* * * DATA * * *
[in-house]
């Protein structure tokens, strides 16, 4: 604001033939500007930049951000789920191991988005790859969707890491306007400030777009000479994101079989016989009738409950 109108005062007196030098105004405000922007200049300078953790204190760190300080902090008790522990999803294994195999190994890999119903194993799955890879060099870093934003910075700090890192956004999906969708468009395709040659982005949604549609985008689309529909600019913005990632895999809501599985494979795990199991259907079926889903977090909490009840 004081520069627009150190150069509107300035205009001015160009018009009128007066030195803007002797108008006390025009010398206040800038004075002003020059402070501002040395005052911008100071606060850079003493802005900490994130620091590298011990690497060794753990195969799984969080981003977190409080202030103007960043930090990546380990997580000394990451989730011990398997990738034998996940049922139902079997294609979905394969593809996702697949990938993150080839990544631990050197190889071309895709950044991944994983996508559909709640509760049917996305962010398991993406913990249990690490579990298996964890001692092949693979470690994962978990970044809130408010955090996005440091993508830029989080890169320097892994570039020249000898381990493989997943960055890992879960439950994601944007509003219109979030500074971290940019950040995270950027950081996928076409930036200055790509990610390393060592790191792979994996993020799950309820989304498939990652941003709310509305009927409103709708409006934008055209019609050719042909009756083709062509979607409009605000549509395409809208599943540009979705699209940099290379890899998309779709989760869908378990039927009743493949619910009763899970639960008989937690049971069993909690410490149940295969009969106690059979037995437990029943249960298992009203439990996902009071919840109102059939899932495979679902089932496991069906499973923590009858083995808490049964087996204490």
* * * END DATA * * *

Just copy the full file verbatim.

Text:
[in-house]
């Protein structure tokens, strides 16, 4: 604001033939500007930049951000789920191991988005790859969707890491306007400030777009000479994101079989016989009738409950 109108005062007196030098105004405000922007200049300078953790204190760190300080902090008790522990999803294994195999190994890999119903194993799955890879060099870093934003910075700090890192956004999906969708468009395709040659982005949604549609985008689309529909600019913005990632895999809501599985494979795990199991259907079926889903977090909490009840 004081520069627009150190150069509107300035205009001015160009018009009128007066030195803007002797108008006390025009010398206040800038004075002003020059402070501002040395005052911008100071606060850079003493802005900490994130620091590298011990690497060794753990195969799984969080981003977190409080202030103007960043930090990546380990997580000394990451989730011990398997990738034998996940049922139902079997294609979905394969593809996702697949990938993150080839990544631990050197190889071309895709950044991944994983996508559909709640509760049917996305962010398991993406913990249990690490579990298996964890001692092949693979470690994962978990970044809130408010955090996005440091993508830029989080890169320097892994570039020249000898381990493989997943960055890992879960439950994601944007509003219109979030500074971290940019950040995270950027950081996928076409930036200055790509990610390393060592790191792979994996993020799950309820989304498939990652941003709310509305009927409103709708409006934008055209019609050719042909009756083709062509979607409009605000549509395409809208599943540009979705699209940099290379890899998309779709989760869908378990039927009743493949619910009763899970639960008989937690049971069993909690410490149940295969009969106690059979037995437990029943249960298992009203439990996902009071919840109102059939899932495979679902089932496991069906499973923590009858083995808490049964087996204490």